How to Do Closed-Guard Arm Drags in BJJ
Working from the closed guard can be challenging if you stick to classic sequences. On the one hand, you have the extra added security of having your opponent in your closed guard, so before your partner begins to pass, they're going to have to open up your legs. On the other hand, closed-guard base and posture are ingrained into any decent BJJ student right from the beginning, and these concepts are reinforced throughout your entire jiu-jitsu career. This means that conventional attacks are often easily shut down. Enter the cross-grip series.
What follows is a high-percentage sequence to use against a knowledgeable opponent that has been extremely successful in high-level BJJ competition, leading to a superior position and eventual submission.
This technical series involves not only making a classic cross sleeve grip, but also creating a "shelf grip." The cross grip is simple enough. Start with your right hand cross-gripping your partner's right sleeve, using a classic "J hook" (curling your fingers over the sleeve in a sport-legal super-strong grip). Next, use your left palm as a "shelf" behind your partner's elbow and triceps area. This hand will act as a buffer against your partner resisting the arm drag that is about to follow, and can also work to fold your partner's arm down, guiding the hand exactly where you want it to end up.
Next up, your left hand wraps around your partner's back, reaching for the far armpit. It's important here that you keep your left elbow pinched down and in, so as not to allow your partner to retract his left arm. Your chest should be more or less flush with your partner's right triceps/shoulder area now. Next, hip out to your left, staying tight as you do this (you can also push off of your partner's hip with your thigh as opposed to putting the foot on the floor as I demonstrate in the video for tighter control). From here, it's up to your partner as to how they will respond. In one possible scenario, they will drive into you, feeling the danger inherent in the back take option. Once their weight is coming forward, just use a pendulum motion with your legs in order to sweep your partner to your left. You should end up in an extremely dominant mount position, already past your partner's potential defensive frames and well on your way to a submission.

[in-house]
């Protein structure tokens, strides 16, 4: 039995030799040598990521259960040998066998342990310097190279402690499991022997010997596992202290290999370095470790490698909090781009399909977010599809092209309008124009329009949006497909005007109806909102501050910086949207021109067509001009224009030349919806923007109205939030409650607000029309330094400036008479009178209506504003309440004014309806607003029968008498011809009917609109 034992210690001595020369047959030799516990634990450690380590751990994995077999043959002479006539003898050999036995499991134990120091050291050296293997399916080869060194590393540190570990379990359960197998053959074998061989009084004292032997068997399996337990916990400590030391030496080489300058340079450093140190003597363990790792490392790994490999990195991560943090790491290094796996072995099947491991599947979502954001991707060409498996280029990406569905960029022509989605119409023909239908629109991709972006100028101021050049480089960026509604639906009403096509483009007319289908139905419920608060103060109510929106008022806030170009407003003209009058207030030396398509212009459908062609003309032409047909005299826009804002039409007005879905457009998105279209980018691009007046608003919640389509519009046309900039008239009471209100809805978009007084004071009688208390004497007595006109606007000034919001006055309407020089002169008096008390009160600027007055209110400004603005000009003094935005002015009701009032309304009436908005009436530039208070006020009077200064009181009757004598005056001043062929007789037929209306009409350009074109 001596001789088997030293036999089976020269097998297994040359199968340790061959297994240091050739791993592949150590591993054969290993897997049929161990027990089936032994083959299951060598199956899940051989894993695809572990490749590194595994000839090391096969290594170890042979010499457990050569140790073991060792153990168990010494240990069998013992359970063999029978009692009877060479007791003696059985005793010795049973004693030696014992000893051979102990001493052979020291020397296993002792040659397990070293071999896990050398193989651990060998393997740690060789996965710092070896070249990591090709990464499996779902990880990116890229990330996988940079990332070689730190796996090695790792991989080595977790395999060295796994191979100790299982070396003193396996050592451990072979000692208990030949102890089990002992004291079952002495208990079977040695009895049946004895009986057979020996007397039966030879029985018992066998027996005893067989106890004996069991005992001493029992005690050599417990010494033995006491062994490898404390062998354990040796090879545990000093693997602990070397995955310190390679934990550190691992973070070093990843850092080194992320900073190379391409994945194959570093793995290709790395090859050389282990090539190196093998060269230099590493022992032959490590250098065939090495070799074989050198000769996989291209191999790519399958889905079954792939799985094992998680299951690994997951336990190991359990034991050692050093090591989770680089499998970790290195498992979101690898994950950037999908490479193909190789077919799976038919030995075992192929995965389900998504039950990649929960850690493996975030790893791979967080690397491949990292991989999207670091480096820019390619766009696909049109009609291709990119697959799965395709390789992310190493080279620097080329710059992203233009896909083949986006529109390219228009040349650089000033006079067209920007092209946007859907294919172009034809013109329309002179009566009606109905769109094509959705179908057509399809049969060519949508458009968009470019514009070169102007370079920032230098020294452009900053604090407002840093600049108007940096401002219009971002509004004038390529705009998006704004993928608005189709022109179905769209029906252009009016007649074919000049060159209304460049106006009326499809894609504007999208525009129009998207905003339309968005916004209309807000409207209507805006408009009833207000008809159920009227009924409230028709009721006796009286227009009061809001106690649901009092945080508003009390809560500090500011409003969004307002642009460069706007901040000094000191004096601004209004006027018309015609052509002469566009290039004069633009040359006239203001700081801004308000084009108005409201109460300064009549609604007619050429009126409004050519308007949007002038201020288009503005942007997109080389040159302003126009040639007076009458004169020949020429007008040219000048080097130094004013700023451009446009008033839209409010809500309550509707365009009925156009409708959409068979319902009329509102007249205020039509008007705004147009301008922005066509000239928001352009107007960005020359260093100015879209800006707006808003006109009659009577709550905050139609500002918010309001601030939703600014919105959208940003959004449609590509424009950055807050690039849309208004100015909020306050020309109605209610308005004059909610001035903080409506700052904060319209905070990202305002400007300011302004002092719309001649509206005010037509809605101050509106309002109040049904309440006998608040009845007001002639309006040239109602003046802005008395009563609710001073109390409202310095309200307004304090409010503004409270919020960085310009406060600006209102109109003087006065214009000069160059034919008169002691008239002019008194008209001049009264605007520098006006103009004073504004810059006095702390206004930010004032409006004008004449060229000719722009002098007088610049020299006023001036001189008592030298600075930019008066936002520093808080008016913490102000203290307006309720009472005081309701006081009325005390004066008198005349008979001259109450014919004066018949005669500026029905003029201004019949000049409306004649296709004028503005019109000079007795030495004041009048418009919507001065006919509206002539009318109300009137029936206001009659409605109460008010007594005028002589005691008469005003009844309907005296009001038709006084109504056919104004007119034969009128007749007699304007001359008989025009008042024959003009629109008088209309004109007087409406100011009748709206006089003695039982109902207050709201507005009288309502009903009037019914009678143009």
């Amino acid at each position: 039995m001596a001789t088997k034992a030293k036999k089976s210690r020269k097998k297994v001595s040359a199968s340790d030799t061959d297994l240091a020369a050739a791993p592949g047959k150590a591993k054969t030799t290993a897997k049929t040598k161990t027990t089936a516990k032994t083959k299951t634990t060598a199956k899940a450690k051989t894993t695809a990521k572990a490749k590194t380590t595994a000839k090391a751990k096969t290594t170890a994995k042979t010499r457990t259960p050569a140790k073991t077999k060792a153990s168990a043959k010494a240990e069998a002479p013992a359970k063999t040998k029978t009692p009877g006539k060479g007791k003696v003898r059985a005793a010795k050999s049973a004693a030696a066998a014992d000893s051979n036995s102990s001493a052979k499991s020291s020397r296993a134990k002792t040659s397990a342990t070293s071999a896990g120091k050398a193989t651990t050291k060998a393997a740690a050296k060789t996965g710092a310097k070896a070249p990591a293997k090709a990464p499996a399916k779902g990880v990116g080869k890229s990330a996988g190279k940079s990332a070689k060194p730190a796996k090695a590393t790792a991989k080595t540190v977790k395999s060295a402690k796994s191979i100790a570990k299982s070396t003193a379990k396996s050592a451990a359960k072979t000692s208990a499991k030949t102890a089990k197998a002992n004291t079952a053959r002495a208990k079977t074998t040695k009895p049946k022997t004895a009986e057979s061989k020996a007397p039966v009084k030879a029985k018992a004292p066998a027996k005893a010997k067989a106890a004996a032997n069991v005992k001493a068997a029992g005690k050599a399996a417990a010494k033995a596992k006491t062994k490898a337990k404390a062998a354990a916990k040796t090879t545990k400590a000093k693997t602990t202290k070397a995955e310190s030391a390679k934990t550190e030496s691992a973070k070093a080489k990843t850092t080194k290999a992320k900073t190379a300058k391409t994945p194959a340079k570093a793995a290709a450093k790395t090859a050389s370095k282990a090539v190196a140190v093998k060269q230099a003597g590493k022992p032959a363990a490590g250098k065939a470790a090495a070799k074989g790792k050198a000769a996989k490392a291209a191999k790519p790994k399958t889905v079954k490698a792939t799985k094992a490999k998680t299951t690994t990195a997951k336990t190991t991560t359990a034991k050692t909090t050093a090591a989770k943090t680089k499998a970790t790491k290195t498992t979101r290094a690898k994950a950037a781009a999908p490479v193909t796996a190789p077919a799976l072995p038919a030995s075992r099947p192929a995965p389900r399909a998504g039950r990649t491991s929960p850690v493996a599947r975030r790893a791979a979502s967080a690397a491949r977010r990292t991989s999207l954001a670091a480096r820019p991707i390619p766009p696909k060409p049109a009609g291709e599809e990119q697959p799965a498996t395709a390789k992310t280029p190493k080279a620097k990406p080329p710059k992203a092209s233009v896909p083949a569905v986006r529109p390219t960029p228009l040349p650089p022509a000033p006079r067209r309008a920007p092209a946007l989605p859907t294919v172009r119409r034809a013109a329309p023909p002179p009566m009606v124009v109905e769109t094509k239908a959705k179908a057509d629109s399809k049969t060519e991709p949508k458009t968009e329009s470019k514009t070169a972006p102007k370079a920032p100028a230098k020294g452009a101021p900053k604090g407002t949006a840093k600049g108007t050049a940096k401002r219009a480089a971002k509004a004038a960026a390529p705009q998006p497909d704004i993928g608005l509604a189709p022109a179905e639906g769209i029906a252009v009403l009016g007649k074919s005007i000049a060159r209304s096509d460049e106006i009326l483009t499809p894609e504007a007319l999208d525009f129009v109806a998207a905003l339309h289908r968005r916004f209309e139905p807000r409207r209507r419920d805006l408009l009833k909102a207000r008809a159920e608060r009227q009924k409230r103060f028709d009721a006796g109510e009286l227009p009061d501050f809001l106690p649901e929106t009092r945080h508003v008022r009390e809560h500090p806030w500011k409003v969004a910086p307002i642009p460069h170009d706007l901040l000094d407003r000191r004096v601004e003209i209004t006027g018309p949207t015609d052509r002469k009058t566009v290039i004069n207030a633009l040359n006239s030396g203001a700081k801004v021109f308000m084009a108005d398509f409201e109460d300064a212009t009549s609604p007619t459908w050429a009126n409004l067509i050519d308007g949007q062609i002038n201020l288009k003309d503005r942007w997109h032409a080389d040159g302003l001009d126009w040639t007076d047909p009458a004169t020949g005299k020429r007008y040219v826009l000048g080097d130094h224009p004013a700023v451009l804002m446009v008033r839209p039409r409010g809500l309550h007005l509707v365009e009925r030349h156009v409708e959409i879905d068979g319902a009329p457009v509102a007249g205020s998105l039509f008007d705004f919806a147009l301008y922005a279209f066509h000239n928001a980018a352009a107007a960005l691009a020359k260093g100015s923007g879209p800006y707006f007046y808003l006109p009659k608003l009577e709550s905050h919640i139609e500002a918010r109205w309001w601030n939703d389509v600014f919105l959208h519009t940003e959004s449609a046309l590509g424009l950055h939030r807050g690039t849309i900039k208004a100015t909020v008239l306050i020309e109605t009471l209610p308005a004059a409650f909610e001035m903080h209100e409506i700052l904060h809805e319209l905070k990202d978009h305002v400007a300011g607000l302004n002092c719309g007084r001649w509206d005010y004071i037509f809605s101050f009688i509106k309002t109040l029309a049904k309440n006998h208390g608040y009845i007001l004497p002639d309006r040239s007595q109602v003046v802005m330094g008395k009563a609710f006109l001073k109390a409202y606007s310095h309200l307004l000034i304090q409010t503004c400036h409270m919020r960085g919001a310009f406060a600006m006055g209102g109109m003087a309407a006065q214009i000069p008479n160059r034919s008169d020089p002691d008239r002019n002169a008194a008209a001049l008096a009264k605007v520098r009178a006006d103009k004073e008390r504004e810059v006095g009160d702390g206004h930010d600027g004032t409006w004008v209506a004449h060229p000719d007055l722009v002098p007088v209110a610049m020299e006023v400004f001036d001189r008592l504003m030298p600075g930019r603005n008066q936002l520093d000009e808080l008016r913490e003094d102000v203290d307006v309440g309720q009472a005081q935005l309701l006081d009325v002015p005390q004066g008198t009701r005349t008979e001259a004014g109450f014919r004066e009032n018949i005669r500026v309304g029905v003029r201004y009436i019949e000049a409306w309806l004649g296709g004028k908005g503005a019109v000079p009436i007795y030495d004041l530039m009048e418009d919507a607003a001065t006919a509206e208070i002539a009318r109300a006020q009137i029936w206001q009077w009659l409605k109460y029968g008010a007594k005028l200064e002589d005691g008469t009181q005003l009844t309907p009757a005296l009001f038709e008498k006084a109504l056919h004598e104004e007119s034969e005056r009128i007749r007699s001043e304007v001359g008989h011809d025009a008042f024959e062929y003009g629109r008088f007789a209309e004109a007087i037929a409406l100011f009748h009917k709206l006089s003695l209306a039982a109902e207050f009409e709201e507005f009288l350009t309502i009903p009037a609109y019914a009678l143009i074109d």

Back Take/Over-the-Top Sweep
A second scenario that's roughly equally likely to happen arises when your partner is very wary of the pendulum sweep option. As you've got your chest blocking your partner's right shoulder/triceps and keeping them from squaring up to you, your partner either simply sits there and does nothing, or else tries to pull away from the direction of the sweep. Turn over your hips by pulling yourself up on top of your partner, making sure that your right knee moves to the ground. Keep your right foot across your partner's hip, though; this is your insurance policy in case you lose the armpit/arm drag grip! As you climb on top, you can release the sleeve grip so that you can post on the ground. This should facilitate the completion of the back take/sweep.
Once you're on top, you can either stay right there on your partner's back and get hooks in, or, as shown in the video, complete the sweep to full mount/technical mount (my personal preference is definitely technical mount). The sweep to mount is best finished by getting perpendicular with your partner and taking away the rest of your partner's base with your left hand blocking their far triceps as shown in the video. The result: technical mount and an armbar submission!
Favorite submission from closed guard?
The beautiful thing about this sequence is that you just need to be patient and stay tight, and your partner will end up digging a hole for themselves, one way or the other. Both the back take and the pendulum-sweep options are extremely high percentage, and they can be used in either order, with either being the primary attack (and the other as a follow-up for an unstoppable combination). Both lead to an extremely dominant position and a very good chance for a finish. As always, let me know how this sequence works for you! It has served me well for a long time now.
© 2016 Andrew Smith